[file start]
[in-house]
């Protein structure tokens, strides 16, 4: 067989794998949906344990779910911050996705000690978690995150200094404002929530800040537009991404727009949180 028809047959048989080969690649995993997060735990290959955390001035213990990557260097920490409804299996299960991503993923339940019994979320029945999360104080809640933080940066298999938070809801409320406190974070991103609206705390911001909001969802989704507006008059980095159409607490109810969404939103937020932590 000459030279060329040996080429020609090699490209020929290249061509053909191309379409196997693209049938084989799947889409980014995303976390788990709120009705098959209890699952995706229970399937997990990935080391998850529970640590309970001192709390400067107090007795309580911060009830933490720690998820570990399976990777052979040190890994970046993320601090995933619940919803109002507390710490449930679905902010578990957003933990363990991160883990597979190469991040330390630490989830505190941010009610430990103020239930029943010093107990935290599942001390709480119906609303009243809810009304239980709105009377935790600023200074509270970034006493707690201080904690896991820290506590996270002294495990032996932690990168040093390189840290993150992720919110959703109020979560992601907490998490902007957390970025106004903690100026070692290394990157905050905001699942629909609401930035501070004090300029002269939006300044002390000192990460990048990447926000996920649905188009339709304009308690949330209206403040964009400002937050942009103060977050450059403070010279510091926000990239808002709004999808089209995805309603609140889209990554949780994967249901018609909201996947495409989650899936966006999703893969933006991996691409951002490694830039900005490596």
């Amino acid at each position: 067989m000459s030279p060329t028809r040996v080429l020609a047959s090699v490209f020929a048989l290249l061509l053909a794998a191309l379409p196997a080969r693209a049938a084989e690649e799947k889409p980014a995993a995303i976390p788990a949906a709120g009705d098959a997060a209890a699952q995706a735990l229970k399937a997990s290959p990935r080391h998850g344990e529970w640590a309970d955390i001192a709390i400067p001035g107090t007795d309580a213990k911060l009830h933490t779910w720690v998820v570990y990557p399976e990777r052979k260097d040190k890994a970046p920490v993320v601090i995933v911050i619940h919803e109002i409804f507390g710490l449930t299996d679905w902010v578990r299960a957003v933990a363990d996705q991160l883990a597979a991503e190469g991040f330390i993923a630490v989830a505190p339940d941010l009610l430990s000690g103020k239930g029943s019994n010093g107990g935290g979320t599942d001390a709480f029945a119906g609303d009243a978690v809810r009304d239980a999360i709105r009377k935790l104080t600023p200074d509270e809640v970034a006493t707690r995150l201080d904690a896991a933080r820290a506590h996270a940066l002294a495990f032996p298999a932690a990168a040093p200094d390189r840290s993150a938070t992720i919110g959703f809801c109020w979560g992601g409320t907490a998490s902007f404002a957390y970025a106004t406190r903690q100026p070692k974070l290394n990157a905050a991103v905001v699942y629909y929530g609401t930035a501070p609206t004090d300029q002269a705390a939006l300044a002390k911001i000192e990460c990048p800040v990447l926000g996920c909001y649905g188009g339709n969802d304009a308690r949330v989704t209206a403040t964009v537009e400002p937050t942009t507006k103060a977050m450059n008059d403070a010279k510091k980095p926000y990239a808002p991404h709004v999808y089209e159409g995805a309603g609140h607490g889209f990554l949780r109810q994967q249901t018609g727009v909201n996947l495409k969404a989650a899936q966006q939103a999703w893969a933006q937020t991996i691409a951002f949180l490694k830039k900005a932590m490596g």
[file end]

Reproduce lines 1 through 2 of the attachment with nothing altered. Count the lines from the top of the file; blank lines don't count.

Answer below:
[in-house]
């Protein structure tokens, strides 16, 4: 067989794998949906344990779910911050996705000690978690995150200094404002929530800040537009991404727009949180 028809047959048989080969690649995993997060735990290959955390001035213990990557260097920490409804299996299960991503993923339940019994979320029945999360104080809640933080940066298999938070809801409320406190974070991103609206705390911001909001969802989704507006008059980095159409607490109810969404939103937020932590 000459030279060329040996080429020609090699490209020929290249061509053909191309379409196997693209049938084989799947889409980014995303976390788990709120009705098959209890699952995706229970399937997990990935080391998850529970640590309970001192709390400067107090007795309580911060009830933490720690998820570990399976990777052979040190890994970046993320601090995933619940919803109002507390710490449930679905902010578990957003933990363990991160883990597979190469991040330390630490989830505190941010009610430990103020239930029943010093107990935290599942001390709480119906609303009243809810009304239980709105009377935790600023200074509270970034006493707690201080904690896991820290506590996270002294495990032996932690990168040093390189840290993150992720919110959703109020979560992601907490998490902007957390970025106004903690100026070692290394990157905050905001699942629909609401930035501070004090300029002269939006300044002390000192990460990048990447926000996920649905188009339709304009308690949330209206403040964009400002937050942009103060977050450059403070010279510091926000990239808002709004999808089209995805309603609140889209990554949780994967249901018609909201996947495409989650899936966006999703893969933006991996691409951002490694830039900005490596």